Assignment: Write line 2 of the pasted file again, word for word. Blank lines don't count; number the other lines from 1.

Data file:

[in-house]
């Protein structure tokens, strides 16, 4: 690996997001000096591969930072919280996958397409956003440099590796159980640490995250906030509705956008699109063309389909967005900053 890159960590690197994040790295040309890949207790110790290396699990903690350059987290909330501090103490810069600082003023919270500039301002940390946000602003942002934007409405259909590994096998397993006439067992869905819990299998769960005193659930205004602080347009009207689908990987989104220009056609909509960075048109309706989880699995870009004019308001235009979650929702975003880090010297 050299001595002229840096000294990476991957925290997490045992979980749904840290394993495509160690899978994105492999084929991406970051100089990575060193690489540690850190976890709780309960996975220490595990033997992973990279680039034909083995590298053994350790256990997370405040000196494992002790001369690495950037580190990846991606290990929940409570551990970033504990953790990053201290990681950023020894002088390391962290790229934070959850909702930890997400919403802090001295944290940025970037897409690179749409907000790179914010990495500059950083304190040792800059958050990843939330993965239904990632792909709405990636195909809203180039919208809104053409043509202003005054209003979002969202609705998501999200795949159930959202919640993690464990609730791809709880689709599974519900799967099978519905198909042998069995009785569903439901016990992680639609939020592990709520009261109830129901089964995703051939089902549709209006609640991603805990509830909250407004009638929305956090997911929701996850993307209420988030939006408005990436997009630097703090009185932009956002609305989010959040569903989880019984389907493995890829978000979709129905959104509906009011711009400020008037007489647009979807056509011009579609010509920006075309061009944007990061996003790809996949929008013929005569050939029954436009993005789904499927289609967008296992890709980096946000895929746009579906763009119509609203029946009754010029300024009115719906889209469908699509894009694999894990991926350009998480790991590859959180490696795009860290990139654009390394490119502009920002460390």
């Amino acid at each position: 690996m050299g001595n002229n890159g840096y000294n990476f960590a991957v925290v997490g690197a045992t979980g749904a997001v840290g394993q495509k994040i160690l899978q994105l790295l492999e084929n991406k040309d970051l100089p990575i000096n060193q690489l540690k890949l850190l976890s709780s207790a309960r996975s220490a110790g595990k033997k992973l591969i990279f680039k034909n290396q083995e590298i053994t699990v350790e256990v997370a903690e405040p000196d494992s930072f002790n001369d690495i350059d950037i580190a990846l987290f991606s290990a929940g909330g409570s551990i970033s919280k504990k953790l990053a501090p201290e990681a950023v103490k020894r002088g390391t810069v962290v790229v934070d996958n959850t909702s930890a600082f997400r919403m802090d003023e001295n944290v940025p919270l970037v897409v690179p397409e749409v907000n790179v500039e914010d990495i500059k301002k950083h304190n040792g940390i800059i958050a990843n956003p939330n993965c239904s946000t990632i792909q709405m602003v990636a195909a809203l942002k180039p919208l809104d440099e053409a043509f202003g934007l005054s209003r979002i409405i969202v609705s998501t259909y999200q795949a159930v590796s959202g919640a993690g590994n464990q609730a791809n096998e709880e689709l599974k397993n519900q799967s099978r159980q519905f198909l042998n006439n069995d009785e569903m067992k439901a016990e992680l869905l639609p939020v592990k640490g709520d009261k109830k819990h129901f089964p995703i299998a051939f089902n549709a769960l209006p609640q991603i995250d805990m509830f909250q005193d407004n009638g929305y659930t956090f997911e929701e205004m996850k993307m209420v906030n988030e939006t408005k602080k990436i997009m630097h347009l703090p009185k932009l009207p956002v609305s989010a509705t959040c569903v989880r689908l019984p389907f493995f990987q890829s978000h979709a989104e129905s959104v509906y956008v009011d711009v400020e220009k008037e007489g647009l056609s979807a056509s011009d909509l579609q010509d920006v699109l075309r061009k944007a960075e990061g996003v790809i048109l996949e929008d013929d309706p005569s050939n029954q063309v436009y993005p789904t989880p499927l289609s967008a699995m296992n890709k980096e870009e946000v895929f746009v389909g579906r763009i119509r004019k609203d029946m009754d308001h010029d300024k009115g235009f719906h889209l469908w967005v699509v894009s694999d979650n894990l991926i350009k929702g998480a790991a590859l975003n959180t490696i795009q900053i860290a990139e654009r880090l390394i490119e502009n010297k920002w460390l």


């Protein structure tokens, strides 16, 4: 690996997001000096591969930072919280996958397409956003440099590796159980640490995250906030509705956008699109063309389909967005900053 890159960590690197994040790295040309890949207790110790290396699990903690350059987290909330501090103490810069600082003023919270500039301002940390946000602003942002934007409405259909590994096998397993006439067992869905819990299998769960005193659930205004602080347009009207689908990987989104220009056609909509960075048109309706989880699995870009004019308001235009979650929702975003880090010297 050299001595002229840096000294990476991957925290997490045992979980749904840290394993495509160690899978994105492999084929991406970051100089990575060193690489540690850190976890709780309960996975220490595990033997992973990279680039034909083995590298053994350790256990997370405040000196494992002790001369690495950037580190990846991606290990929940409570551990970033504990953790990053201290990681950023020894002088390391962290790229934070959850909702930890997400919403802090001295944290940025970037897409690179749409907000790179914010990495500059950083304190040792800059958050990843939330993965239904990632792909709405990636195909809203180039919208809104053409043509202003005054209003979002969202609705998501999200795949159930959202919640993690464990609730791809709880689709599974519900799967099978519905198909042998069995009785569903439901016990992680639609939020592990709520009261109830129901089964995703051939089902549709209006609640991603805990509830909250407004009638929305956090997911929701996850993307209420988030939006408005990436997009630097703090009185932009956002609305989010959040569903989880019984389907493995890829978000979709129905959104509906009011711009400020008037007489647009979807056509011009579609010509920006075309061009944007990061996003790809996949929008013929005569050939029954436009993005789904499927289609967008296992890709980096946000895929746009579906763009119509609203029946009754010029300024009115719906889209469908699509894009694999894990991926350009998480790991590859959180490696795009860290990139654009390394490119502009920002460390």